Pär Grindvik Isle of Real

The Stockholm LTD label leader's debut LP is brimming with emotion-heavy electronics.
Author:
Publish date:
Updated on
pargrindvik

Looking for someone to work on the soundtrack of your next gothic-horror flick? Pär Grindvik might be your man. The title track of the techno vet’s new album, Isle of Real—somewhat surprisingly, his debut long-player after two decades on the scene—is a stately, slightly ominous elegy. Its mournful swoons, echoing chords and dirge-like organ signify a determined dread, perfect for the scene in which our hero trudges over the moors to save his maiden while facing near-certain death. The song hints at Grindvik’s skill at setting a mood—sometimes, as with “Isle of Real,” through melody and instrumentation, but just as frequently through his precise arrangements, a knack for sound design and an ear for resonant ambience that imbues even his most throbbing techno cuts with a layer of gauzy atmosphere.

Isle of Real’s tracks alternate between fragile emotionalism and driving galvanism, with the common factor being a kind of fine-cut elegance that’s the Stockholm LTD boss man’s stock in trade. Grindvik has posited the LP’s theme as “spaces once inhabited, long since abandoned and reclaimed by the creep of nature”—and that creep is clear on tracks like album opener “Never Give In,” which pairs a distant weeping wails with bursts of percussive squelches, as if some formless being is intruding on forbidden lands. A yearning synth line wraps itself around a syncopated, modulating kick in “Shelter,” while the repeating riff of “Shine” rises skyward, grounded by deep bass tones and jostling percussion—tracks like these see Grindvik squeezing as much emotion as he can from his electronics.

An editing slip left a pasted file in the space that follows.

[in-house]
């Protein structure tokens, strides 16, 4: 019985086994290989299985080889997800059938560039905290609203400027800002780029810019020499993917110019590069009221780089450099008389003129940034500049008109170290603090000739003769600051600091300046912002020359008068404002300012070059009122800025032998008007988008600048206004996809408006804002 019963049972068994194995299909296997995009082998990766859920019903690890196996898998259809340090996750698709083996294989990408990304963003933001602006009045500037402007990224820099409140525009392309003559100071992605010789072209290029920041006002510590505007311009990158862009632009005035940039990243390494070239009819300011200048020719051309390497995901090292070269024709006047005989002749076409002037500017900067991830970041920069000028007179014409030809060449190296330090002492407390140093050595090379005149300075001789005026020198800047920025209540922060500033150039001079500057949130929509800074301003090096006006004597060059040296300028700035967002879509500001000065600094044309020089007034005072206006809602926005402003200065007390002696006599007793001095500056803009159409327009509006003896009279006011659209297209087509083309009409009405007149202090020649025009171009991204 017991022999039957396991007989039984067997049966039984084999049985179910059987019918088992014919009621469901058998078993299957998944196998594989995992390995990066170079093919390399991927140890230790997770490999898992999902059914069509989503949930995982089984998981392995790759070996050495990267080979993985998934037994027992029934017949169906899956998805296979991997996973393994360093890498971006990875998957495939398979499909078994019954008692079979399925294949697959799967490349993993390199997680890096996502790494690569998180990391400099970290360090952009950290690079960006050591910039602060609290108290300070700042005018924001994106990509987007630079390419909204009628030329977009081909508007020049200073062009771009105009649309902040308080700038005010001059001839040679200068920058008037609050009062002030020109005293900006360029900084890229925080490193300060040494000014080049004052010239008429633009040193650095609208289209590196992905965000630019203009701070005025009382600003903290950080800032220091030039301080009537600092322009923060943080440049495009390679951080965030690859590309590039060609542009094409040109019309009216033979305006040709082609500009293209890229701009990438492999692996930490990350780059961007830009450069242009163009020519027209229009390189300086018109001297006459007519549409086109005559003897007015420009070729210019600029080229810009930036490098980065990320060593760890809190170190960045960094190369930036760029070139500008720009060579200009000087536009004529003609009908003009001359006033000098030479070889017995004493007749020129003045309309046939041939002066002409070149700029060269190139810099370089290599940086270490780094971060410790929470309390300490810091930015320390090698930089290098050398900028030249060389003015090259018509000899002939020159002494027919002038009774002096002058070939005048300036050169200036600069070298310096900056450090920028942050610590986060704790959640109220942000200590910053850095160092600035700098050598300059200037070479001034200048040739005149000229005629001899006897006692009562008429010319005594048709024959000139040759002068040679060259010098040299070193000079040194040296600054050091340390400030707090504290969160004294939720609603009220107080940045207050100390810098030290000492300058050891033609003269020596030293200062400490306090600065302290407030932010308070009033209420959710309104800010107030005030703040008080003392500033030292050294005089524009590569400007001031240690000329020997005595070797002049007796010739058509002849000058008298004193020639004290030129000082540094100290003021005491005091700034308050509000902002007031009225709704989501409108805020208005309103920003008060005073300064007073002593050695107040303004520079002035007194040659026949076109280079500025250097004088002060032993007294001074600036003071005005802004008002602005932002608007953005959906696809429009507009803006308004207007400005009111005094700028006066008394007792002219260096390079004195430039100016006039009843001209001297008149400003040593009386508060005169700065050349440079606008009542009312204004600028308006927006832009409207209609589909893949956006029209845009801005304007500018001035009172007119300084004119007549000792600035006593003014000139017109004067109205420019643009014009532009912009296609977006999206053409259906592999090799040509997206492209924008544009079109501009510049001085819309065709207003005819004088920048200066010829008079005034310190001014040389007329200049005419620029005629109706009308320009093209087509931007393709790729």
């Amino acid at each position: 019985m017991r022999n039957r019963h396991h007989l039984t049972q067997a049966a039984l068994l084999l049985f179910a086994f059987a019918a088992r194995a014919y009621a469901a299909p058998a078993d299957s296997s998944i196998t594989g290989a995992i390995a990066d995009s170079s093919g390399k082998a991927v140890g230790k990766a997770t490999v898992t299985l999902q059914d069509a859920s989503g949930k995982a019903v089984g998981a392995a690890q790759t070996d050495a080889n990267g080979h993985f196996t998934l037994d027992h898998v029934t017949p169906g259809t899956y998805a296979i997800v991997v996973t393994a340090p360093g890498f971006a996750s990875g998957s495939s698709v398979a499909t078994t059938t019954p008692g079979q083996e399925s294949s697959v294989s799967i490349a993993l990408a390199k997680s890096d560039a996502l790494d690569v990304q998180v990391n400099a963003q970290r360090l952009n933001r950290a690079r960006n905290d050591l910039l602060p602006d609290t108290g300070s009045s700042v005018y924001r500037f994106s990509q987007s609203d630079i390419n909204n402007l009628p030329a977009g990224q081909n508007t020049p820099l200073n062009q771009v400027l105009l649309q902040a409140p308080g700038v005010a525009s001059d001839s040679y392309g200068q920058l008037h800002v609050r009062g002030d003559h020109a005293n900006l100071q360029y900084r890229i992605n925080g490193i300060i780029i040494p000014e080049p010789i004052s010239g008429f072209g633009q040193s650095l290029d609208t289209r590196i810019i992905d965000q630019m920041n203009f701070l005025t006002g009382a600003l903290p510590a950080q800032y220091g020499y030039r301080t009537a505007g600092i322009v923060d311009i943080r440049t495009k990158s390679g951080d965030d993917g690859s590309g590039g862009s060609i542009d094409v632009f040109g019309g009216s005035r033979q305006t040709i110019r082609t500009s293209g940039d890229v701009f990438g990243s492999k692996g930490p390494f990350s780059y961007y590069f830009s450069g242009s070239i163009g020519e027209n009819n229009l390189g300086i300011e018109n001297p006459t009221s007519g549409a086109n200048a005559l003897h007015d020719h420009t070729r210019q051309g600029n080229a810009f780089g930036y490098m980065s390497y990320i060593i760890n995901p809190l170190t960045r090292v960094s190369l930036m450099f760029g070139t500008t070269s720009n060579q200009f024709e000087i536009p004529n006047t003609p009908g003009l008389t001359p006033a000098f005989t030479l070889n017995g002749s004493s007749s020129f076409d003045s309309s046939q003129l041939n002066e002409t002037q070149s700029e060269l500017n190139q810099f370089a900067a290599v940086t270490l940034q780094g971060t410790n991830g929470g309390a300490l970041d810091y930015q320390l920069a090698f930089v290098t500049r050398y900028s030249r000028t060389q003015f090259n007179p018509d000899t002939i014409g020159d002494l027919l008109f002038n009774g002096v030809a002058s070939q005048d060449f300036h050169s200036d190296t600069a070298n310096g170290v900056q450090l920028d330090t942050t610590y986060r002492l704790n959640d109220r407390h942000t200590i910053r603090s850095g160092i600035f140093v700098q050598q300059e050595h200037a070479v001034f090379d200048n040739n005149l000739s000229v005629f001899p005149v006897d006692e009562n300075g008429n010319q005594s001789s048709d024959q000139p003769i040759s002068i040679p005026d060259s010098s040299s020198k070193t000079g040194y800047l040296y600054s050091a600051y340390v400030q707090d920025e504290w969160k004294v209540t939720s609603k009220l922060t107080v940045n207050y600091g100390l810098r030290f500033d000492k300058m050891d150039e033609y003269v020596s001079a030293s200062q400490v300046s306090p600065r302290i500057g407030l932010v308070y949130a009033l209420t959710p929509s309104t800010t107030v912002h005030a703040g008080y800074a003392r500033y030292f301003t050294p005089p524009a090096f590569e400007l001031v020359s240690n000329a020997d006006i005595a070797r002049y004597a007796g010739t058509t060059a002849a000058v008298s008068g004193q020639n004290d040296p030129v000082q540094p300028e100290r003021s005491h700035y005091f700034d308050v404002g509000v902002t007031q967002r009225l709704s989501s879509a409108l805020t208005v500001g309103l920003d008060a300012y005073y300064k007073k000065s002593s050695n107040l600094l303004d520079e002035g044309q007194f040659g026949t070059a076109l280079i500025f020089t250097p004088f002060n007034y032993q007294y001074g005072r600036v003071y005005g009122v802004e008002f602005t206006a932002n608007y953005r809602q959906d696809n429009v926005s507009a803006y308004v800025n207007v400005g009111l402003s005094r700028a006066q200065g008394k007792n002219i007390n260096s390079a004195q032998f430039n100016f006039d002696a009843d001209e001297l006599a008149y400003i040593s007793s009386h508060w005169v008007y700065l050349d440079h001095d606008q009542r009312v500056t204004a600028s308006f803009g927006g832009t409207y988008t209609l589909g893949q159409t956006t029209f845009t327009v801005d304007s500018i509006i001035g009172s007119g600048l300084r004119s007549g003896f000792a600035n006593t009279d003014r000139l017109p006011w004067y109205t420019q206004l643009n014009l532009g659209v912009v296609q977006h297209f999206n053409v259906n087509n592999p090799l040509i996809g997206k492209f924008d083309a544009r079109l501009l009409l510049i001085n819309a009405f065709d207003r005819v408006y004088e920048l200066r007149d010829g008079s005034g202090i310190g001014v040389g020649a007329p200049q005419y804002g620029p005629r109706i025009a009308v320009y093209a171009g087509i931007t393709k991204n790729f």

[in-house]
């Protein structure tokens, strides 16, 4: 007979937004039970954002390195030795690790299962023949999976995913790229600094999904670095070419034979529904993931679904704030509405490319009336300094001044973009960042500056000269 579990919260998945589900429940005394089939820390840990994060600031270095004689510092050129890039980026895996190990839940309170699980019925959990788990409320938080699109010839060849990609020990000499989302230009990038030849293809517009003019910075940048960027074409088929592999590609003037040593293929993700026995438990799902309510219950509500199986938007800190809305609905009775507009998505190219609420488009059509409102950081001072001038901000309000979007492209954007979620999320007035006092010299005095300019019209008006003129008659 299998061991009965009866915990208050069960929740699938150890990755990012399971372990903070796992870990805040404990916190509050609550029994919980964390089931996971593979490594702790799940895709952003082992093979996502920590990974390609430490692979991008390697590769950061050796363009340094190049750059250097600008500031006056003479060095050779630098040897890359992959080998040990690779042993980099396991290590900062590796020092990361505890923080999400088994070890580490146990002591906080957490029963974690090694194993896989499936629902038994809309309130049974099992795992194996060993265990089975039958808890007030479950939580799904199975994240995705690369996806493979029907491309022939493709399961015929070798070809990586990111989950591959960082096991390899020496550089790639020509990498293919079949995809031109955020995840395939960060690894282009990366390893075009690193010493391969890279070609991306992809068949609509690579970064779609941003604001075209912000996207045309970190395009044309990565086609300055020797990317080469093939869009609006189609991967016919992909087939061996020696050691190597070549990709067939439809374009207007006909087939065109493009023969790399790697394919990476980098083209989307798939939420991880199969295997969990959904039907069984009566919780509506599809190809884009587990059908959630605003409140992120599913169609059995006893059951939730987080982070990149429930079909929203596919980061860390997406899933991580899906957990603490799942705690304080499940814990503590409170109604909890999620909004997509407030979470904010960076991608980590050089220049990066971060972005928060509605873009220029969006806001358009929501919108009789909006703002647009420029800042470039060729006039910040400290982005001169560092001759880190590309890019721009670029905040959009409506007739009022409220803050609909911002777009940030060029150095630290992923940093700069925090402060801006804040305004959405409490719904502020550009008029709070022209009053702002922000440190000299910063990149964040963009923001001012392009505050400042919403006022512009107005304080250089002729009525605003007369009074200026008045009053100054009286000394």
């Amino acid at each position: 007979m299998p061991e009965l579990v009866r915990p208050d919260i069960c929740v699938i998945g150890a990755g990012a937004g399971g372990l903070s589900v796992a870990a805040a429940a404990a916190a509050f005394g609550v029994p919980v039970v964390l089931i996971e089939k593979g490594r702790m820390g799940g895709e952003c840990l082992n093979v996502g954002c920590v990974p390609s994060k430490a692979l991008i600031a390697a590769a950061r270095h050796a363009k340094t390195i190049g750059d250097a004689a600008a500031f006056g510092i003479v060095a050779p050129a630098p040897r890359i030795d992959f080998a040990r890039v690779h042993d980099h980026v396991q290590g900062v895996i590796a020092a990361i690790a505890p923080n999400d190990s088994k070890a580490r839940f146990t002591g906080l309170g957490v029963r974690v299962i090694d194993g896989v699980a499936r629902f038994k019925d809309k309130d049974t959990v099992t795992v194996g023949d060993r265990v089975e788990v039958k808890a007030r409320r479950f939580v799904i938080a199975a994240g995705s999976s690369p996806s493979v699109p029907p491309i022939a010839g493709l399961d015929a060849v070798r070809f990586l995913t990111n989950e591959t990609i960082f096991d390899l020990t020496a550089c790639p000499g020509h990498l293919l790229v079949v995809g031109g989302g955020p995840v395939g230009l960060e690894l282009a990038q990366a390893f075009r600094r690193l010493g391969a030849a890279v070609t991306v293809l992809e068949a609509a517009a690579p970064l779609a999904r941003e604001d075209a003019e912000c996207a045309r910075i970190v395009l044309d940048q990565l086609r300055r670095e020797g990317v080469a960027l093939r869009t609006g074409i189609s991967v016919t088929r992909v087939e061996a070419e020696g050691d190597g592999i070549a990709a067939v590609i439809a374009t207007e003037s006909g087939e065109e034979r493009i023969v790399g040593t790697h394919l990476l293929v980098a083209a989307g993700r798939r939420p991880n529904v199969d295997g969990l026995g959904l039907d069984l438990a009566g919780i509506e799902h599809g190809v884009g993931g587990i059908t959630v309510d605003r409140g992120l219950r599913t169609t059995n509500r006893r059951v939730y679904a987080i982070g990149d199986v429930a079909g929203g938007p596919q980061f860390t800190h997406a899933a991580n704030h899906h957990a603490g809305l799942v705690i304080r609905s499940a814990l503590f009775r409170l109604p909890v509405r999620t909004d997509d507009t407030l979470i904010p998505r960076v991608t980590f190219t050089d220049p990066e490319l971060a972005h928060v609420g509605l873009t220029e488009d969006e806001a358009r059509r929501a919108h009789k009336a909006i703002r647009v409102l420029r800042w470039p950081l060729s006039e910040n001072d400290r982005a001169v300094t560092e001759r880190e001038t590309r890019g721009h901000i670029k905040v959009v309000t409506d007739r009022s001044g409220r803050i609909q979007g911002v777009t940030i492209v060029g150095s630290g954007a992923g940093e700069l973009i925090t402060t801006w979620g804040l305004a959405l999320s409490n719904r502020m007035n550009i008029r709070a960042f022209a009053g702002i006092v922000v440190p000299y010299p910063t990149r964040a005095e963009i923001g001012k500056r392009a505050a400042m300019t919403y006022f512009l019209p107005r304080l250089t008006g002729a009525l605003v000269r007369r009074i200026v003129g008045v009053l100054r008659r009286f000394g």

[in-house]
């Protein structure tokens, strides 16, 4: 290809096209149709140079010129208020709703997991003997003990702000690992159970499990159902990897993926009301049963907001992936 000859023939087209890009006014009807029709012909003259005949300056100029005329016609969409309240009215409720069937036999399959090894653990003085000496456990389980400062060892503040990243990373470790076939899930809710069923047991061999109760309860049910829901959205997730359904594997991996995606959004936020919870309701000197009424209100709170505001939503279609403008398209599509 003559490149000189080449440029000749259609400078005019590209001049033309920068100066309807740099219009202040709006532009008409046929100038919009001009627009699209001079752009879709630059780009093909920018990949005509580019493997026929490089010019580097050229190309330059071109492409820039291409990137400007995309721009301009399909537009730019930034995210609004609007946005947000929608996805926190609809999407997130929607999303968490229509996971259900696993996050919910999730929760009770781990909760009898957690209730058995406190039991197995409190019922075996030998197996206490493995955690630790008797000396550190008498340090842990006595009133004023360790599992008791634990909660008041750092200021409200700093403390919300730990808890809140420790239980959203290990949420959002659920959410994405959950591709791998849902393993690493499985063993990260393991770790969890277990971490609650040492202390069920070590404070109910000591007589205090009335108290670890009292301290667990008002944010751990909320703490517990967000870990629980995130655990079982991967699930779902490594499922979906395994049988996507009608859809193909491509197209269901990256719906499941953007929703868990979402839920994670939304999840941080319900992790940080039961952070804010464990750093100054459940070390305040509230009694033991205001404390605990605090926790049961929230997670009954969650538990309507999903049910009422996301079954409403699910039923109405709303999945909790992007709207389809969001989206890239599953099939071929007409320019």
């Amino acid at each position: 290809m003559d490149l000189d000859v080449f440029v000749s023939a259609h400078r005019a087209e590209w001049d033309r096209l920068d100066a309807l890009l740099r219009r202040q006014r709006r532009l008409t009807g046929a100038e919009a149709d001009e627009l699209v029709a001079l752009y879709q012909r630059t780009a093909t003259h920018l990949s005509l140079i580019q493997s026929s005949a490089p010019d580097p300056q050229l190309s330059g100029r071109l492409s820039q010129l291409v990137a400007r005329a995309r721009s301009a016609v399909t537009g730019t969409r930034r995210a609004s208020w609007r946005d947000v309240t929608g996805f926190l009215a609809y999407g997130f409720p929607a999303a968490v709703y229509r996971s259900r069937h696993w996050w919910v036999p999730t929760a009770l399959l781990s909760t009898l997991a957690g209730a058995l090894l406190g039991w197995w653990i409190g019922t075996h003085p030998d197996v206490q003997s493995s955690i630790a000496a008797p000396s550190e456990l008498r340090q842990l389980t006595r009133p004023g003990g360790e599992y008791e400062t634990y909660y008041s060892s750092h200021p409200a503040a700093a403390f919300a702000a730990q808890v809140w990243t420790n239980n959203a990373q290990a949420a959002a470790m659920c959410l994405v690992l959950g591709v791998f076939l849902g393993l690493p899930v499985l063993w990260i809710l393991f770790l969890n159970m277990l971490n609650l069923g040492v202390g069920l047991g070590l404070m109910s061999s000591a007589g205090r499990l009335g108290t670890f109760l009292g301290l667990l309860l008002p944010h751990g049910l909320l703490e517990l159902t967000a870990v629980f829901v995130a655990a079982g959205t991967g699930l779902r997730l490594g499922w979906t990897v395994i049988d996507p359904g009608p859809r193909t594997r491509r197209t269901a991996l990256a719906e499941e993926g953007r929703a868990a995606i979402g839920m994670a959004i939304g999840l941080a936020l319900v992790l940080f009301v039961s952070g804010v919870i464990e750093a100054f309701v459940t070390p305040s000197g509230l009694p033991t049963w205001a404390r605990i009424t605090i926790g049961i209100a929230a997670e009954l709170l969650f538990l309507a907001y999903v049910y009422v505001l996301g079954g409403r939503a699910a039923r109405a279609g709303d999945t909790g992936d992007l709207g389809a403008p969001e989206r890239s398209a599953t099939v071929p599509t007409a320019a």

As you might expect from Grindvik, the album is brimming with propulsion, and there is plenty of full-bore techno on Isle of Real—but even in the album’s tougher moments, there’s plenty of ethereality and emotion on tap. The power of “Holy Nothing” comes from its low-end pulse, high-frequency tension and compressed synth shards, but Grindvik entwines the track in enough dub to swim in; “The Marlton” has the spaciousness of an mid-’90s Get Physical cut (complete with hooky, minimalist riff) but wraps it in a layer of billowing haze; “Limits of Real” lays a shimmering sprinkle of chiming keys over a sinuous acid spiral. There’s a kind of fluid, spinning feel to these cuts—but rather than spiraling off through centrifugal force, the circularity of these tracks drive the attention inward, focusing attention to their core. Isle of Real might be Grindvik’s debut album—but it’s the work of an artist who’s been refining his craft for years, and its strength, sophistication is the culmination of that experience.